Dry Comal Creek is the only winery in Texas making a French Colombard wine. A semi-sweet wine with a crisp flavor best enjoyed cold before or after a meal, this is one of Houser's favorites. A popular wine during the 1950s and '60s, French Colombard was a victim of its own success when California wineries began producing it as a jug wine in large quantities. Americans' palates soon shifted to the drier Chardonnays. Houser says that the French Colombard grape is still the most popular grape grown in California with the concentrate being used to flavor baby food. "French Colombard grape juice would enhance the taste of anything," he says.
Over the years, even the style of the popular Chardonnay has shifted. In the 1980s, led by California's Kendall-Jackson winery, the white wine's flavors became more subtle and brisk. Houser's 1998 Chardonnay reflects the popular style with a hint of a Texas accent. The 1999 version of the same wine is more reminiscent of the earlier style with more rounded and smoother taste.
Houser says that the difference in the production between the two vintages of the Chardonnay was that the later version included a large percentage of grapes that had turned to raisins on the vine. The dried grapes were caused by Pierce's Disease, a bacteria that attacks the grapevine and kills it.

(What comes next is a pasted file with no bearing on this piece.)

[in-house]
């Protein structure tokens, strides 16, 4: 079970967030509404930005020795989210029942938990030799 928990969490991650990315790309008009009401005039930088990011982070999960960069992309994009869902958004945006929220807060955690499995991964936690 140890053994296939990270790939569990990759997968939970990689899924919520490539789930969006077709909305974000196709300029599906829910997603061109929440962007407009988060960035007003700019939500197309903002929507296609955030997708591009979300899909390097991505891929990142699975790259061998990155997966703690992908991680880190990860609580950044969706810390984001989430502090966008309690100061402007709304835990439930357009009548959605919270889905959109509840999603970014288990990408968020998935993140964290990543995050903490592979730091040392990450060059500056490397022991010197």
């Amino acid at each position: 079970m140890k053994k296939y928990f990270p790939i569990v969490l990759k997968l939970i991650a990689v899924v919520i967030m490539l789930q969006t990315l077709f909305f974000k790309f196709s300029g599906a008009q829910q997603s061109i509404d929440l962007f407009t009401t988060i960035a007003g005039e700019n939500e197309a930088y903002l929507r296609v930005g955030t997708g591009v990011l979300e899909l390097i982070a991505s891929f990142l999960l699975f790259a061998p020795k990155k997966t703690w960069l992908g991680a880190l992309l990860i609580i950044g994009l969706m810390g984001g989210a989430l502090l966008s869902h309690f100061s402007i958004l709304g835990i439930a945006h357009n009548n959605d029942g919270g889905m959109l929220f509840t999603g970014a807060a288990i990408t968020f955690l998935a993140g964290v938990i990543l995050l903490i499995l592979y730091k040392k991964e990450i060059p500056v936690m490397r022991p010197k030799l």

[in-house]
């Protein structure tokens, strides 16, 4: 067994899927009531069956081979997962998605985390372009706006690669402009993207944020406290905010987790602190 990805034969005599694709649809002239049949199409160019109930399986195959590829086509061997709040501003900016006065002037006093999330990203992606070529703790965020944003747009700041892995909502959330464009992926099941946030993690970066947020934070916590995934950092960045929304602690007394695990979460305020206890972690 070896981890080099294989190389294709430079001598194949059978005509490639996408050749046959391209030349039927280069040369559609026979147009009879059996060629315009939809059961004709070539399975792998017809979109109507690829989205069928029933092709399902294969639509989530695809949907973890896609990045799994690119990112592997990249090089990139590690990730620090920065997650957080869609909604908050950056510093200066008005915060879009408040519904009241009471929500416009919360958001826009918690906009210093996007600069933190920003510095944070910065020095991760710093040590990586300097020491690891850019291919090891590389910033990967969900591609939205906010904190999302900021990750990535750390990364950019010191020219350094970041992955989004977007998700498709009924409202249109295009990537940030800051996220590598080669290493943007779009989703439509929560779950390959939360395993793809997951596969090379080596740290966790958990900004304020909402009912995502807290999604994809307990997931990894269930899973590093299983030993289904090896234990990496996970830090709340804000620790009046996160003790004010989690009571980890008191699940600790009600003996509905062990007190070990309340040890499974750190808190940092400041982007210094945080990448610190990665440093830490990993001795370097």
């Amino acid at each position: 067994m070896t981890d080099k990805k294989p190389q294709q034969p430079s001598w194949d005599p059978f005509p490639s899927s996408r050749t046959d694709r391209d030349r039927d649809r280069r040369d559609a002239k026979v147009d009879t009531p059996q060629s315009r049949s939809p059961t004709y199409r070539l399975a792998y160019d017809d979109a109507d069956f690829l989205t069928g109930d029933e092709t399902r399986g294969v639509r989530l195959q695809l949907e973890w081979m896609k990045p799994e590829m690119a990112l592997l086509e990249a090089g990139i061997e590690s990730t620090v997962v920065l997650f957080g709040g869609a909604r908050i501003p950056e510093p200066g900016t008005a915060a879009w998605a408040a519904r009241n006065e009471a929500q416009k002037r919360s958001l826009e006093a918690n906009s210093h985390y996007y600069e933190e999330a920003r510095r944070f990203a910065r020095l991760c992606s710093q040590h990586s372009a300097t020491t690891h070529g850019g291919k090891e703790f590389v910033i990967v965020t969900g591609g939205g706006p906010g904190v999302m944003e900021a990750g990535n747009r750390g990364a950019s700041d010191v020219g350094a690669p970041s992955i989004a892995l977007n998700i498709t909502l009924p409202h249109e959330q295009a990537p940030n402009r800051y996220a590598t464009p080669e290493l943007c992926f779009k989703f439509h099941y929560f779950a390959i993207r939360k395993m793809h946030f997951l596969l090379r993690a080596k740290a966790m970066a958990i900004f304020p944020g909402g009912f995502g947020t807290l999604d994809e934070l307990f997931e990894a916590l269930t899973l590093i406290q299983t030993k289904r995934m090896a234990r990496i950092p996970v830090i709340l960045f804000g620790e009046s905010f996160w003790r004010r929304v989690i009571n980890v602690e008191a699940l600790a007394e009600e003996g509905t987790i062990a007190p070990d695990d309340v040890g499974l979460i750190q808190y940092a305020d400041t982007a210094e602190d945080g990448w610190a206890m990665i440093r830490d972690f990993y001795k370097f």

Several Hill Country vineyards have been destroyed by the disease that doesn't affect humans, but destroys the vines' ability to transmit water. Spread by leaf-eating insects, there is no cure for the scourge once it begins to spread. The lack of a good freeze over the past five years has not diminished the bug population. Last summer's drought helped a little and this winter's cold spell will help hold off the inevitable. "There's not much that can be done," Houser says. "It's like trying to hold back a flood."
For the consumer, it will mean higher prices for the popular vinifera grape wines. West Texas, New Mexico, and Arizona will still be producing the Cabernet Sauvignon and Chardonnay grapes for Hill Country wineries. Houser will be replanting his vines with Black Spanish grapes that were first brought to Texas by Spanish missionaries. Look for his new Texas-style port wine added to his already impressive wine list.
Dry Comal Creek Vineyards is off of TX 46 between U.S. 281 and New Braunfels at 1741 Herbelin Road. Free tastings and tours are offered Wednesday through Sunday, noon to 5pm. For more information, call 830/885-4121 or go to www.drycomalcreek.com.
Coming up this weekend ...
Old Gruene Market Days attracts nearly 100 vendors and thousands of shoppers to the historic district north of New Braunfels, Feb.17-18. 830/629-6441.
Mardi Gras! in Galveston includes parties, parades, and live entertainment around the island city, Feb.16-27. 888/425-4753 or www.mardigrasgalveston.com.
Coming up ...
Ft. Martin Scott, east of Fredericksburg, has reopened as a historic site and public park. Self-guided walking tours are available Tuesday through Sunday, 10am-5pm. 830/997-9895.